I was dimly aware that the 2003 All Blacks side was announced at midday, but hadn't paid any attention. My thoughts were on having fun with my teammates, so I headed to Camelot Costume Hire on Riccarton Road, renting the stupidest outfit I could find. My phone rang, and it was my old man. I wondered dimly what he might want, and headed outside to take the call.

'Congratulations,' he said.

'For what?' I replied, confused.

'You made the All Blacks!'


I thought he was having me on. The sentence seemed ridiculous. But he'd been listening to the team announcement, and had heard my name called. So that was how I found out I'd been selected. It might seem crazy, in this era, that the team is still named in such a secretive way. But it is - you literally find out by listening to the announcement. As soon as I got off the phone it started blowing up with messages and calls. As with every other selection, it seemed unreal. But this one in particular felt like way too much, way too soon.

What on earth was going on? In less than two years I had advanced from club rugby colts - one of the most marginal levels of rugby's ecosystem - to its pinnacle. It had all happened so quickly. Before I really had a chance to get comfortable at any level, I was on to the next.

My flatmate and I drove back to the house, my head still struggling to process what had happened. When I arrived the phone started ringing. The Crusaders comms people wanted me down to the club headquarters to do some media.

It was the last thing I felt like doing, but I dutifully turned out for a 2pm press session. My hangover was still rattling around, but thankfully Brad Thorn was there to deflect some of the attention. His selection was arguably a bigger deal than my own, given that he'd turned down a spot in the All Blacks in 2001.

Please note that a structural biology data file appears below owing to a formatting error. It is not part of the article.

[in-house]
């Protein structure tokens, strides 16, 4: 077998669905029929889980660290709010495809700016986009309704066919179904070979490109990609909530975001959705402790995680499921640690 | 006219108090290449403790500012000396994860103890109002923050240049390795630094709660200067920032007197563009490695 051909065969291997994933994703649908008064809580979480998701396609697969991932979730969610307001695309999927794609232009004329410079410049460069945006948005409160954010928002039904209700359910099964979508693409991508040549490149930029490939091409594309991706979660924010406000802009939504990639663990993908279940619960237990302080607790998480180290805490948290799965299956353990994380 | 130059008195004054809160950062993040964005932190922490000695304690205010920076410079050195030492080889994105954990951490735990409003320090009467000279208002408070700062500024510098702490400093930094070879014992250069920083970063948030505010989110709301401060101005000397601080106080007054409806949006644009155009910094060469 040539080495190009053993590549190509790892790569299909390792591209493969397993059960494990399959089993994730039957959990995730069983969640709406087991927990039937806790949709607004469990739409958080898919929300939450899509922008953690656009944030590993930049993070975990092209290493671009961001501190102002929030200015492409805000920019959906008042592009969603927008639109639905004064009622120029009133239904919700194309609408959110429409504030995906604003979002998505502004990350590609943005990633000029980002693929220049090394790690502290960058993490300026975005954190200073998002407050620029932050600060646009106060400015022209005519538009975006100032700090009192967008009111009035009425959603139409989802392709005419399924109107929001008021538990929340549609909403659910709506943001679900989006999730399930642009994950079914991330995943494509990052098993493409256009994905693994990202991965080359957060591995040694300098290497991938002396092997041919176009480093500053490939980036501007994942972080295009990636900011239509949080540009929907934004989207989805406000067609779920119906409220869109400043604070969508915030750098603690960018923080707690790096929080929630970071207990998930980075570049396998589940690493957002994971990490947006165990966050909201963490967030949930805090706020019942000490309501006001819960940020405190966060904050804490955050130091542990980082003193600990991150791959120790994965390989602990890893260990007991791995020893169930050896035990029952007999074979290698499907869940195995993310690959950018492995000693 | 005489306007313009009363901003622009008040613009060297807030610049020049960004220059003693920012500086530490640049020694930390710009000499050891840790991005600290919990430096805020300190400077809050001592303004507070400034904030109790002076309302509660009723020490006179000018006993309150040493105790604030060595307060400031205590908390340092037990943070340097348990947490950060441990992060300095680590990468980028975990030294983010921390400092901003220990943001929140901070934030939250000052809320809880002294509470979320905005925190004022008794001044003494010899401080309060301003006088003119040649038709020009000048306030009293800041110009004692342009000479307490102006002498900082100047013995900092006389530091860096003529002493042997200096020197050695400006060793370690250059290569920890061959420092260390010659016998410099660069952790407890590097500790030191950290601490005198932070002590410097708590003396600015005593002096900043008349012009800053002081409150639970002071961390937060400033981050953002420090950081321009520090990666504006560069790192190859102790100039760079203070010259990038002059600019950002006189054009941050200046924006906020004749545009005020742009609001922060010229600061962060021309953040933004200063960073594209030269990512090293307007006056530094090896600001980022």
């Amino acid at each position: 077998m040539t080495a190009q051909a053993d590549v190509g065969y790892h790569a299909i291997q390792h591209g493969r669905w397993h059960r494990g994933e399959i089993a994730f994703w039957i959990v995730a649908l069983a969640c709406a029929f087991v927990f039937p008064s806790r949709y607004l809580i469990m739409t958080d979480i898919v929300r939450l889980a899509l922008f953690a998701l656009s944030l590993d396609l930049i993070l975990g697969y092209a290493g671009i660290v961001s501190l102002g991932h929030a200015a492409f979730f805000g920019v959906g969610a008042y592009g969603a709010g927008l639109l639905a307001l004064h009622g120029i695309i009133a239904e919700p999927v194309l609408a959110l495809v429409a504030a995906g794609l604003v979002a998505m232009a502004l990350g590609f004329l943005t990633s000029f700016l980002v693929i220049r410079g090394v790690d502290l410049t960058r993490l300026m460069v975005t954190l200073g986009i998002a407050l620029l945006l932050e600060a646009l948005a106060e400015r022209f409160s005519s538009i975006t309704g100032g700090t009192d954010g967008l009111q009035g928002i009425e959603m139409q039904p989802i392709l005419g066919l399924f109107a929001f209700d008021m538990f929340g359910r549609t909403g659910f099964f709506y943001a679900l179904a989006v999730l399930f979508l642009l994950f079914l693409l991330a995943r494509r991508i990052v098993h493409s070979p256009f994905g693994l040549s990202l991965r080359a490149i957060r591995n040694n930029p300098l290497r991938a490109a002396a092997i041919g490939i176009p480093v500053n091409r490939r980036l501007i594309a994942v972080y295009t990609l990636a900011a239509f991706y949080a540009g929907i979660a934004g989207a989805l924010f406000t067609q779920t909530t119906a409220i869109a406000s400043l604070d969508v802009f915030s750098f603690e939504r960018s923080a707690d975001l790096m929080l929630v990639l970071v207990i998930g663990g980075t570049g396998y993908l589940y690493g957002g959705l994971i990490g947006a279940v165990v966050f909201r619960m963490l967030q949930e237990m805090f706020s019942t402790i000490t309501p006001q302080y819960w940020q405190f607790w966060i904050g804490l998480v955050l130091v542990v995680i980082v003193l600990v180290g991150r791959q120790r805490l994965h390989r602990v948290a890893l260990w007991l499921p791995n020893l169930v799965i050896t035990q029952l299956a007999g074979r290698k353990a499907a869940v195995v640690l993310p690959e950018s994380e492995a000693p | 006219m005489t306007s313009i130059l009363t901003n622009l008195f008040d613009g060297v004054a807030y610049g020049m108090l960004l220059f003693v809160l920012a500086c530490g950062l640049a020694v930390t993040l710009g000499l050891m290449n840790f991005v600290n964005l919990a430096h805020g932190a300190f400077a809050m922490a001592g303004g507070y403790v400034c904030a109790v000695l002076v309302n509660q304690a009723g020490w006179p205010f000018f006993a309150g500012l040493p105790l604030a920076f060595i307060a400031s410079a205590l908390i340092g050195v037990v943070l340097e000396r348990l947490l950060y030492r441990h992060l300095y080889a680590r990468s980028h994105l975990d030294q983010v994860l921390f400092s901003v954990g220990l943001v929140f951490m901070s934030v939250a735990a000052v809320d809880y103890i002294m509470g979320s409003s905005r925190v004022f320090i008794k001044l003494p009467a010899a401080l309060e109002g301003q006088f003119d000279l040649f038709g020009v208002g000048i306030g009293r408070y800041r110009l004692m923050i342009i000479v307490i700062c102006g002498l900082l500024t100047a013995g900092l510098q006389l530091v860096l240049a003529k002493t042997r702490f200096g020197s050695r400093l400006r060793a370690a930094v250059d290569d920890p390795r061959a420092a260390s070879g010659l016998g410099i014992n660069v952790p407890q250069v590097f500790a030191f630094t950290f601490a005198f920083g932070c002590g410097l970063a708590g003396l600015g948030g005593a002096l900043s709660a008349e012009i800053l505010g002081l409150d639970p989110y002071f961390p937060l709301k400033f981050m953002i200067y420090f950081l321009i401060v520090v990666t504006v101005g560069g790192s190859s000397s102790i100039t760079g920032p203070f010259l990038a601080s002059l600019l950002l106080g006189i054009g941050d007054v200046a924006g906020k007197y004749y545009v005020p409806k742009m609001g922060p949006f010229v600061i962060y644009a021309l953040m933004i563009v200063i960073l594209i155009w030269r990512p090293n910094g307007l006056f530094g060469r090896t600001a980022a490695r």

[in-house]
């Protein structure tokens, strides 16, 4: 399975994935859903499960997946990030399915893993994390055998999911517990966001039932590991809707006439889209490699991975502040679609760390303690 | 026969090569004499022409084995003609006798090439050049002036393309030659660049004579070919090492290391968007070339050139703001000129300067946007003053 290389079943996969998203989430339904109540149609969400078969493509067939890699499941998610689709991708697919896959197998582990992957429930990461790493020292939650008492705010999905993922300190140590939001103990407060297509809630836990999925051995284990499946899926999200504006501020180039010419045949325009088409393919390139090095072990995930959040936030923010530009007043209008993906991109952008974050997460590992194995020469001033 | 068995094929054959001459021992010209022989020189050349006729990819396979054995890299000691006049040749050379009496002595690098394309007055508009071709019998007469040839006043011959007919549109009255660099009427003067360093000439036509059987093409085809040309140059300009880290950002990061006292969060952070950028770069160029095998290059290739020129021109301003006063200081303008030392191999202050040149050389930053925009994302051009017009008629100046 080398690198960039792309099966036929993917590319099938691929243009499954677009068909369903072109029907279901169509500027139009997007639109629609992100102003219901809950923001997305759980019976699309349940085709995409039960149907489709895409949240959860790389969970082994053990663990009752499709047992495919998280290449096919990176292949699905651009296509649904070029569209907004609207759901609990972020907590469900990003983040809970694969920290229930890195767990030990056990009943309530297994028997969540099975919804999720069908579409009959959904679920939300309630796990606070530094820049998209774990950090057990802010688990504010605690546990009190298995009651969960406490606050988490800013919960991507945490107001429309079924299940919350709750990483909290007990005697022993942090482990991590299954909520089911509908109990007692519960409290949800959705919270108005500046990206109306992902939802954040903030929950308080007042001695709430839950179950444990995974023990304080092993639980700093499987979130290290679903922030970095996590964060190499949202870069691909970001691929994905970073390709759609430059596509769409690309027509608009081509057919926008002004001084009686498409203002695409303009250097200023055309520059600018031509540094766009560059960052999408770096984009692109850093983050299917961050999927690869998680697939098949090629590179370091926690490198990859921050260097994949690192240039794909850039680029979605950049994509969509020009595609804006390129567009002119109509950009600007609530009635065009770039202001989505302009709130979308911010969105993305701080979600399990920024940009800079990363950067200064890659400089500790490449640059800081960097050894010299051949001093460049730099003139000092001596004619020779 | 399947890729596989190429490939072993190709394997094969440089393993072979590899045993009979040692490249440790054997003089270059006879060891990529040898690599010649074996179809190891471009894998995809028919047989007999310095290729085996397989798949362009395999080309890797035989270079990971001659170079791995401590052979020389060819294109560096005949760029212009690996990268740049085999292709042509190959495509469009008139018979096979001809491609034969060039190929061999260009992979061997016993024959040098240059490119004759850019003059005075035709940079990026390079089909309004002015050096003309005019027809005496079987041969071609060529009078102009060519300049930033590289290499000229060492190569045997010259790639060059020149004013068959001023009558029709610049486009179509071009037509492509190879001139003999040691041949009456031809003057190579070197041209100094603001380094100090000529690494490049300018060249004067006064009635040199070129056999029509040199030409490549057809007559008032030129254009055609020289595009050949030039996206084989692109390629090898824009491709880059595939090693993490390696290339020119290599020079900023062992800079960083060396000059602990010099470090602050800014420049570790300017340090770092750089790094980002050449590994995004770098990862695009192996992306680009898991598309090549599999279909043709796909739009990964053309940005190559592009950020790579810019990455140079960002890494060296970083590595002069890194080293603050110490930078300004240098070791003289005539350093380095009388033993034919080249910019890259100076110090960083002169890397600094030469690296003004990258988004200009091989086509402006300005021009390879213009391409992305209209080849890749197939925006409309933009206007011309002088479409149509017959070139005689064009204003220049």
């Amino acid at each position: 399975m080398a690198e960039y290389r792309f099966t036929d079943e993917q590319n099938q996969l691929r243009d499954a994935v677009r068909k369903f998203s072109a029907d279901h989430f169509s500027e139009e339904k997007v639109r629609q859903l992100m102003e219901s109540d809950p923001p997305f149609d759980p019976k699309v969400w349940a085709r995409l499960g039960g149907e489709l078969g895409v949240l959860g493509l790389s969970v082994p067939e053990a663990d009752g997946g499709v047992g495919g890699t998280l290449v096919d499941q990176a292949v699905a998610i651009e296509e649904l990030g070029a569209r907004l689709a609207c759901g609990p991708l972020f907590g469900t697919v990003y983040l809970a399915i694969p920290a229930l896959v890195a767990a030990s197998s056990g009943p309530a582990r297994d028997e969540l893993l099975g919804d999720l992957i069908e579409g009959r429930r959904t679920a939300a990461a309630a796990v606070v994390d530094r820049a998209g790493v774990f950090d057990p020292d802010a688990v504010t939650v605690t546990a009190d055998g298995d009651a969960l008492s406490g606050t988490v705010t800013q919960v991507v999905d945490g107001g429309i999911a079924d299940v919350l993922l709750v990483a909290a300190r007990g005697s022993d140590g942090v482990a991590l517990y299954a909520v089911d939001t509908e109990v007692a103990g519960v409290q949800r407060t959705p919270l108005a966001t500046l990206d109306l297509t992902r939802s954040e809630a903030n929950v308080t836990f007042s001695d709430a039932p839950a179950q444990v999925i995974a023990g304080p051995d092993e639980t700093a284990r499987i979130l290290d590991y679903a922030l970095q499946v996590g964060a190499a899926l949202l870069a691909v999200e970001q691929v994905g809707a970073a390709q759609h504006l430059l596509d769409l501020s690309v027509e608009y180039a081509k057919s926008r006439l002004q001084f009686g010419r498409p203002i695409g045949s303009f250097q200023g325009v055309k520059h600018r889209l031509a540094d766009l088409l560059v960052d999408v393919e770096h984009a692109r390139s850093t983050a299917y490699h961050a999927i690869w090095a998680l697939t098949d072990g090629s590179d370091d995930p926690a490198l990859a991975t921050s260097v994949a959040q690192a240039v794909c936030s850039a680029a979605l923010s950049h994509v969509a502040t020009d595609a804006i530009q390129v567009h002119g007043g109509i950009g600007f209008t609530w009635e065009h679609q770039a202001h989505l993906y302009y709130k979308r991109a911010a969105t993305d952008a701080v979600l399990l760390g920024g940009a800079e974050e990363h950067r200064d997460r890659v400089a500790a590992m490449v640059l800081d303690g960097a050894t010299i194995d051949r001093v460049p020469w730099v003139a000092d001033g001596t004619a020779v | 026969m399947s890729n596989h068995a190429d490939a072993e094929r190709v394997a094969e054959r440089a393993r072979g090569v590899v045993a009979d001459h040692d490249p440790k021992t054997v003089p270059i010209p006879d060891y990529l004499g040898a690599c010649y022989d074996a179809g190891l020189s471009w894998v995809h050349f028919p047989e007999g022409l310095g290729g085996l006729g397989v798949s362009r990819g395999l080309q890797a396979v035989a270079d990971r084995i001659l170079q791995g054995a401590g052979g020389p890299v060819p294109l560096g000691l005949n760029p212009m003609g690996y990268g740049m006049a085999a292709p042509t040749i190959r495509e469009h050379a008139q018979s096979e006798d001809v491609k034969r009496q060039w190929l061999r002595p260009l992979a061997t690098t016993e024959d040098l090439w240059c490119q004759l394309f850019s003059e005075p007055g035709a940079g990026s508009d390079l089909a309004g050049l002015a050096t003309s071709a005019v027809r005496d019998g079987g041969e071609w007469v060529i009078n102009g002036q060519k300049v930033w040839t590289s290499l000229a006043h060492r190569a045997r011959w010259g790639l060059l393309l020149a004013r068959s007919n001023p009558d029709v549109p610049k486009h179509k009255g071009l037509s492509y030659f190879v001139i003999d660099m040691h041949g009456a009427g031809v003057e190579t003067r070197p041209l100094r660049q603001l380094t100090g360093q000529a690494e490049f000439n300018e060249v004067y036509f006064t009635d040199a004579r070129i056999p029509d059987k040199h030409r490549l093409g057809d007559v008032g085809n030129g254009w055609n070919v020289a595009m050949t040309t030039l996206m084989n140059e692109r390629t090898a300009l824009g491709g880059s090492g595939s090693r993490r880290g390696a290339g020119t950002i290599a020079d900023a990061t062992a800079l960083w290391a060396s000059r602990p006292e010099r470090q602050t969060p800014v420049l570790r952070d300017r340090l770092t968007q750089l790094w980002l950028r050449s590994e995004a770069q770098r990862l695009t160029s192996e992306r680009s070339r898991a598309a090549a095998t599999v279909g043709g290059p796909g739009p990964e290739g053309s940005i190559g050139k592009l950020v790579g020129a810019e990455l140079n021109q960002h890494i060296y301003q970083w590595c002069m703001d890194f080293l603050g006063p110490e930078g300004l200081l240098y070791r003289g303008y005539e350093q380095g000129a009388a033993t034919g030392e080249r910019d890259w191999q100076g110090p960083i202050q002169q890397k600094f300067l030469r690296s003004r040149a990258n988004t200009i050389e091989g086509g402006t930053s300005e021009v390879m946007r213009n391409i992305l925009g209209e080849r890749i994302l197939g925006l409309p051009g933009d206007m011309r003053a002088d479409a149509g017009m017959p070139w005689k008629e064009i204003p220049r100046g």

We had been the last remaining Crusaders starters without an All Blacks jersey. No longer.

Once I'd limped through my media duties I rejoined the team for our session. It was a pretty surreal day. I remember being briefed on what being an All Black entailed, but I just became numb, hearing about my new responsibilities and opportunities. One thing which made me laugh was being told I could go to the local dealer and pick out a Ford. For free. Only a couple of weeks earlier I'd finally gotten tired of driving around Mum and Dad's old Pulsar, which was returned to my folks (it was retired only very recently, with 375,000km on the clock). I'd gone down to my local Subaru dealer and bought an Impreza WRX, which was the hottest car around at the time. Scribe bought one not long after - it was just something Canterbury boys did when they got their first big cheque.

Three weeks later I was at a Ford dealership, being given the pick of the yard. I chose a Falcon, with only 10km on the clock, which was cool. For reasons I still can't quite fathom, I picked out a hideous greenish-yellow colour. Lightning Strike, it was called. I drove it home to my flat, feeling completely overwhelmed by what was happening to me. Inside I still felt like the shy country boy from Southbridge. But my life seemed to be stuck on fast-forward. It was only a few months since I'd turned 21.THERE WAS no time to enjoy the afterglow of the selection. Because we'd made the final, camp came straight after our end-of-tournament celebrations. The Crusaders had a huge presence in the squad, which helped ease the transition, but, still, when I walked into All Blacks camp for the first time it was incredibly intimidating for someone so young and so green.

The two major groups in the team were the Crusaders and the Blues. Obviously I was very comfortable with all the Canterbury guys by that point. But the Blues were a different story. Mehrts [Andrew Mehrtens] hadn't been selected, controversially, so this was definitively Carlos Spencer's team. He had been in incredible form that year, and the Blues were champions, so it was well-earned. But going from playing alongside someone as supportive and welcoming as Mehrts to Spencer was quite a shock. He's like me - a naturally shy guy, and we were a little wary of each other back then. It wasn't open animosity - I was so obviously the junior - but it was quite different to the way Mehrts and I had clicked.


I was selected at 12, and at that point was hooked on the position. After my year with Canterbury and then the Crusaders, I felt like this was my spot. There was far less pressure, and you scored more tries - a win-win. 12 felt like a more open position, as we had so many great 10s in New Zealand at the time, from Spencer to Mehrts to Tony Brown. What with it being a World Cup year, everyone was that much more keyed-up about job security, so I was happy to stay out of the first-five battle.

Carter with his newly released autobiography <i>Dan Carter: My Story.</i> Photo / Instagram
Carter with his newly released autobiography Dan Carter: My Story. Photo / Instagram